John’s Gospel is very different from the three earlier Gospels. They all insist that faith is necessary for miracles to happen. When confronted with a lack of faith Jesus is unable to do anything. For John it is just the opposite. He presumes that faith comes after the miracle, not before. It starts early in his Gospel with the very first sign at Cana. Only after he changes water into wine do the disciples begin to believe in him. Jesus does not demand faith first in John’s Gospel. Look at this story. The blind man is just minding his own business when Jesus walks by, spits on mud, puts it on his eyes and sends him off to wash. The blind man never called out to him. He didn’t even know who it was. After all, he was blind! His faith in Jesus is a gradual process, and not an easy one. It comes because he is willing to go beyond the sign. You can see the development in the story. John never uses the word “miracle.” He calls these events: “Signs.” A “sign” is a thing showing that something else exists. It always points to something else.
So when we look at this sign, we can just get on with the weekend or we go beyond it looking for something else. If you want to look for something else, I propose you look at what is said more than what happens, and you look at the response of the people to the sign that is before them. The sign begins with a proclamation from Jesus that reveals what this sign points to: that God’s works are to be seen in people coming to faith like this blind man, and that Jesus Christ is the light of the world. Then if we look at the response of the people in this story, we can begin to question our own response to this sign. There are Pharisees who think they see everything and know everything, but they cannot see God working right in front of them because they did not heal him. They refuse to share the joy and the faith of this man who is himself a sign of something else: a sign of what happens when you listen to Jesus Christ and do what he asks even if it makes no sense. “Go wash in the pool of Siloam,” says Jesus. Why would he do that, and how is going to get there. But he does it. There are his parents, so afraid of the Pharisees, so afraid of what people might say about them or what might happen if they acknowledge the sign and what it means. They are completely left out in the dark. They will go no further than: “All we know is that he could not see, and now he sees.” Well, they’re stuck and will never see what the sign means.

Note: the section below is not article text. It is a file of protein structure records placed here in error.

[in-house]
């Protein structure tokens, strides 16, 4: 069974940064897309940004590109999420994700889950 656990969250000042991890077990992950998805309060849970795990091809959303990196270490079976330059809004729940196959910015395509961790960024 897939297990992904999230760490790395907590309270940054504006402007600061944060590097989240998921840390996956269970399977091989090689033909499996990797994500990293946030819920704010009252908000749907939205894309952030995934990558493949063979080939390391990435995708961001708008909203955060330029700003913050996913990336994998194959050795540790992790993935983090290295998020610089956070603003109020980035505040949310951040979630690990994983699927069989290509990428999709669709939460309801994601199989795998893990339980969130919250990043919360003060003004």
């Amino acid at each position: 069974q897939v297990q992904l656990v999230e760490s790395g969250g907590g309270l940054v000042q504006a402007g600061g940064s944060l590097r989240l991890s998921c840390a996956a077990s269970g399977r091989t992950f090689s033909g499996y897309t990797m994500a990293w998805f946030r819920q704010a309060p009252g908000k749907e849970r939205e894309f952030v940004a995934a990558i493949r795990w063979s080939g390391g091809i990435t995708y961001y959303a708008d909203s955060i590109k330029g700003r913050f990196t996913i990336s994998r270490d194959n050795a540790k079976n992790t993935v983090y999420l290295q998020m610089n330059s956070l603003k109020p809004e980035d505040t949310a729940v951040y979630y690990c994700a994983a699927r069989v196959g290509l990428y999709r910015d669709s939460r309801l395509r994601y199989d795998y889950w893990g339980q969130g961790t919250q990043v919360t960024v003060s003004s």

So, here we are at the beginning of a Lenten Mission and most of the way through Lent. I’m not going to tell you what to do the rest of the week or the rest of Lent. I’m not going to tell you what the sign means either. I want simply want to point to the sign. You can stop in front of the sign, or you can go on beyond. You have faith like the blind man; a faith that is moving along, growing stronger, and more refined. You also have the light of Christ by which you can see where you are, and where you want to go. The works of God are made visible through our works, so we might want to pay attention to what our works look like and whether our works are a sign that might tempt people to go further. The words of Jesus Christ at the very beginning of this story are words for our lips: “We must do the deeds of him who sent me while it is day. The night comes on when no one can work. While I am in the world I am the light of the world.”
(The people are invited to repeat these words in conclusion.)